Enjoy all your local news and sports for less than 6¢ per day.

Subscribe Now

Carolyn asked: “Will my apple tree pollinate my plum tree?”

Great question, Carolyn.

Apple trees cannot pollinate plum trees effectively because they belong to different species within the same plant family, Rosaceae. The two fruit trees have distinct genetic characteristics and flower structures. 

Successful pollination requires the transfer of pollen from the male parts (anthers) of one tree to the female parts (stigma) of another of the same species. Apple trees typically have a different pollination mechanism, including variations in flower morphology and timing, compared to plum trees. As a result, the pollen from an apple tree is unlikely to match the specific requirements for pollinating a plum tree, hindering the successful fertilization and production of viable seeds. 

Cross-pollination between these two fruit tree species is generally not feasible, emphasizing the importance of selecting compatible pollinators within the same species for optimal fruit production.


1. February is one of the best months for planting trees, shrubs, ground cover, perennials, and vines.

2. Veggies to plant: artichokes, asparagus, onions, greens, kohlrabi, lettuce, spinach, radishes, carrots, beets, bok choy, collards, kale, peas, turnips, leeks, broccoli, shallot bulbs, cabbages, potatoes, Brussels sprouts, cauliflower, celery, English peas, Swiss chard.

3. Tasty herbs to plant at this time: calendula, chervil, cilantro, chives, dill, parsley, feverfew, oregano, sorrel, thyme, garlic, chives. If/when the weather drops below freezing, protect your chives and cilantro.

4. February fruit plants to choose from: apple, peach, pecan, pear, pomegranate, persimmon, fig, almond, grape, strawberry, raspberry, blackberry.

5. Did you sharpen your pruning tools last month? Prune dormant perennials, rosemary, oregano, and roses. Next time, we’ll cover how to prune fruit trees.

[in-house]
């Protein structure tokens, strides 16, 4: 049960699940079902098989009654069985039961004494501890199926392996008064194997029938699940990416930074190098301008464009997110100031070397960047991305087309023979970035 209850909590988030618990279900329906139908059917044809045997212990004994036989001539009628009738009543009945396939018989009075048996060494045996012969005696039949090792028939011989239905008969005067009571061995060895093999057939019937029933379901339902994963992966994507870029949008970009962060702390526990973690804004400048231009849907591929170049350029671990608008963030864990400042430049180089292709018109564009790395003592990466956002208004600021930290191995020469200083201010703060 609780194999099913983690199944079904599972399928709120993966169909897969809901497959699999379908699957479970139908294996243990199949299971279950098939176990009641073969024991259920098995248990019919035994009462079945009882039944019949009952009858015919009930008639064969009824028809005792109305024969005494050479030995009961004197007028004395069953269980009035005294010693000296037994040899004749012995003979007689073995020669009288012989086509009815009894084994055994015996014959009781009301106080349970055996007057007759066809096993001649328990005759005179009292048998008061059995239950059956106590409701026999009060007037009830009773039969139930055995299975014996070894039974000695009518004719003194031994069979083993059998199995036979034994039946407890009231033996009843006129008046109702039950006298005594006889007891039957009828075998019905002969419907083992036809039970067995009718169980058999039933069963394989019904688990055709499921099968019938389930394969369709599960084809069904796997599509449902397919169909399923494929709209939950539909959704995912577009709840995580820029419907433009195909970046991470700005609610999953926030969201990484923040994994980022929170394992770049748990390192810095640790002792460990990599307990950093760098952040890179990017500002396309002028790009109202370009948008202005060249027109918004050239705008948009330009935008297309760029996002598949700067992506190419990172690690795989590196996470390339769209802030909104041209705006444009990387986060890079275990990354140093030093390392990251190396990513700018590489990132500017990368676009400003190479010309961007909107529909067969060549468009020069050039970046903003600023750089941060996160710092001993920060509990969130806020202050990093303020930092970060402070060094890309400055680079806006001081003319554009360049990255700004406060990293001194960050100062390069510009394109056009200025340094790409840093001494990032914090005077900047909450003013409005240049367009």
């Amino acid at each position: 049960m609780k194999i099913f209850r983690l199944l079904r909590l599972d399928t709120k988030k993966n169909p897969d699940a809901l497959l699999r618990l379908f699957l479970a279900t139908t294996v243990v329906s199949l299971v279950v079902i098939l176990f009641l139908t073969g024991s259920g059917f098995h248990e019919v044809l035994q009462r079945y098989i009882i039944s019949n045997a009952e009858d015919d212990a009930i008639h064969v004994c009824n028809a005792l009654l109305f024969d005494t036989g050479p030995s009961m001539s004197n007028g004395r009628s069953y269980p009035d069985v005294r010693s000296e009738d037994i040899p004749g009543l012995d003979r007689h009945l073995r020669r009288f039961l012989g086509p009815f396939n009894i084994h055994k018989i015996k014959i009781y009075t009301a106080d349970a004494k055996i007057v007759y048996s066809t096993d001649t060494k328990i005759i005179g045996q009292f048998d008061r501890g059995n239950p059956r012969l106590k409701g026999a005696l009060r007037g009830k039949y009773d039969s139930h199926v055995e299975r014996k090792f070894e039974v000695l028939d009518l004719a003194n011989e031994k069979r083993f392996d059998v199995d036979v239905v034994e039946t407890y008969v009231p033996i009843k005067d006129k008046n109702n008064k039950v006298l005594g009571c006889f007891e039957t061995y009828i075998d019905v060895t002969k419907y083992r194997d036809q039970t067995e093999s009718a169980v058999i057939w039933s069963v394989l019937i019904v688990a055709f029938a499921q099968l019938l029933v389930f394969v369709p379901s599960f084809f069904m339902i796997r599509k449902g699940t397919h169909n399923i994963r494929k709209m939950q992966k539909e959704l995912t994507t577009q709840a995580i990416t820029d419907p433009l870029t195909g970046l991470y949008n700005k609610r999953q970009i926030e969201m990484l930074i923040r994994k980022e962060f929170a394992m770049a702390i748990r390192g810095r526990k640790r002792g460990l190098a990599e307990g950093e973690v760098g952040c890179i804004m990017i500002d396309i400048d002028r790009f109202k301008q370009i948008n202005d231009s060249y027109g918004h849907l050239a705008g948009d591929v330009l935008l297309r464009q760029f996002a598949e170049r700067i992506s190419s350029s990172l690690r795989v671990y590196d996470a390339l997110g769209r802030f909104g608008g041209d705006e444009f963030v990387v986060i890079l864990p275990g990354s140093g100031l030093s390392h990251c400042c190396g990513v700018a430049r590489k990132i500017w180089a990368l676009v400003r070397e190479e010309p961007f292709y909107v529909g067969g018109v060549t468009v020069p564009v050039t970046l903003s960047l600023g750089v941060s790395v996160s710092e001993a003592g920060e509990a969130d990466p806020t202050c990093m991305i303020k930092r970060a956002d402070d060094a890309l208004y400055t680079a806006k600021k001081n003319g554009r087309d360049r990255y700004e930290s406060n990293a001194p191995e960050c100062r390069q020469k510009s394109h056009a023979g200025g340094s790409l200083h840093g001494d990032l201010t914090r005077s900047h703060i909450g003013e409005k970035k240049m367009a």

6. Pretties to plant: Alyssum, calendulas, cannas, daylilies, daisies, gladiolas, poppies, larkspur, pansies, petunias, pinks, primrose, snapdragons.

7. Remember the season, not the day-to-day weather.

8. Have you incorporated the regular items on your produce grocery list into your garden plan?


Even in cold weather, you should be on the lookout for snakes due to their ectothermic nature, meaning they rely on external sources to regulate their body temperature. In colder temperatures, snakes become lethargic and less active, making them more challenging to detect. As a result, people could inadvertently step on or disturb a snake that is attempting to conserve energy in hidden or sheltered spots. Additionally, some snake species seek warmth in unexpected places, such as under car hoods or near heat sources, posing a potential threat to unsuspecting people. 

Cold weather can also affect a snake’s behavior, making it more defensive and prone to striking if it feels threatened. Y’all be careful.

Till next time. Keep your souls and soles in your garden! Remember the True Master Gardener: Jesus said, “I am the vine; my Father is the Gardener.” John 15:1 

“In the Garden” is written by daughter-father gardening team Martelle and Bill Luedecke. If you have gardening questions, contact Martelle at 512-769-3179 or or Bill at 512-577-1463 or